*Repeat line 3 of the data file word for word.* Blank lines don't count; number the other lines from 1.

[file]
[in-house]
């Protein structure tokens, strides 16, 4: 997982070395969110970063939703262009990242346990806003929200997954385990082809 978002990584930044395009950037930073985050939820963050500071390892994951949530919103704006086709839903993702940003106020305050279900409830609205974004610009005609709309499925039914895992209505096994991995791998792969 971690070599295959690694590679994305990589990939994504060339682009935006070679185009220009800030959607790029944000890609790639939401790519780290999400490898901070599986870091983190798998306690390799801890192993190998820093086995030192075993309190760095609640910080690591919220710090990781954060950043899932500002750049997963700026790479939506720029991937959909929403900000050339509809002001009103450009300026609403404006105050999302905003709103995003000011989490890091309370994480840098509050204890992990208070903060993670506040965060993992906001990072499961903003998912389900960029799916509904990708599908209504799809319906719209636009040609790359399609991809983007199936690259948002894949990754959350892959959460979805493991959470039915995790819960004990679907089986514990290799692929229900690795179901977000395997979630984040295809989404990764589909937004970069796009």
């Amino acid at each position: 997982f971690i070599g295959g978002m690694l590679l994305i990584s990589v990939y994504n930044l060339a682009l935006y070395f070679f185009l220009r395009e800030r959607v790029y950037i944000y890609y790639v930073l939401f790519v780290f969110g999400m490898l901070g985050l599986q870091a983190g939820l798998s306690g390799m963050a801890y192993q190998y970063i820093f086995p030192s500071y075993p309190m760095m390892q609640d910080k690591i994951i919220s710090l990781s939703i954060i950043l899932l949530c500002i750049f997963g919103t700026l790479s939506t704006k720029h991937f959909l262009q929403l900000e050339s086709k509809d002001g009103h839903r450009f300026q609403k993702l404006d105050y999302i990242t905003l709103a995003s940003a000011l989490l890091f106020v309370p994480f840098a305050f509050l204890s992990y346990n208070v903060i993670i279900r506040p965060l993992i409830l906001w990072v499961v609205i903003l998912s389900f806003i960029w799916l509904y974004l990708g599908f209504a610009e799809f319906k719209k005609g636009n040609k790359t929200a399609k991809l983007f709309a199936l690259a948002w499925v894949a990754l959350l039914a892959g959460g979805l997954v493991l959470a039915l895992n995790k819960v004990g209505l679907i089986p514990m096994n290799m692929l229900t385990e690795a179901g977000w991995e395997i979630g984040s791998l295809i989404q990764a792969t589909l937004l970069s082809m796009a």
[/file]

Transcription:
């Amino acid at each position: 997982f971690i070599g295959g978002m690694l590679l994305i990584s990589v990939y994504n930044l060339a682009l935006y070395f070679f185009l220009r395009e800030r959607v790029y950037i944000y890609y790639v930073l939401f790519v780290f969110g999400m490898l901070g985050l599986q870091a983190g939820l798998s306690g390799m963050a801890y192993q190998y970063i820093f086995p030192s500071y075993p309190m760095m390892q609640d910080k690591i994951i919220s710090l990781s939703i954060i950043l899932l949530c500002i750049f997963g919103t700026l790479s939506t704006k720029h991937f959909l262009q929403l900000e050339s086709k509809d002001g009103h839903r450009f300026q609403k993702l404006d105050y999302i990242t905003l709103a995003s940003a000011l989490l890091f106020v309370p994480f840098a305050f509050l204890s992990y346990n208070v903060i993670i279900r506040p965060l993992i409830l906001w990072v499961v609205i903003l998912s389900f806003i960029w799916l509904y974004l990708g599908f209504a610009e799809f319906k719209k005609g636009n040609k790359t929200a399609k991809l983007f709309a199936l690259a948002w499925v894949a990754l959350l039914a892959g959460g979805l997954v493991l959470a039915l895992n995790k819960v004990g209505l679907i089986p514990m096994n290799m692929l229900t385990e690795a179901g977000w991995e395997i979630g984040s791998l295809i989404q990764a792969t589909l937004l970069s082809m796009a």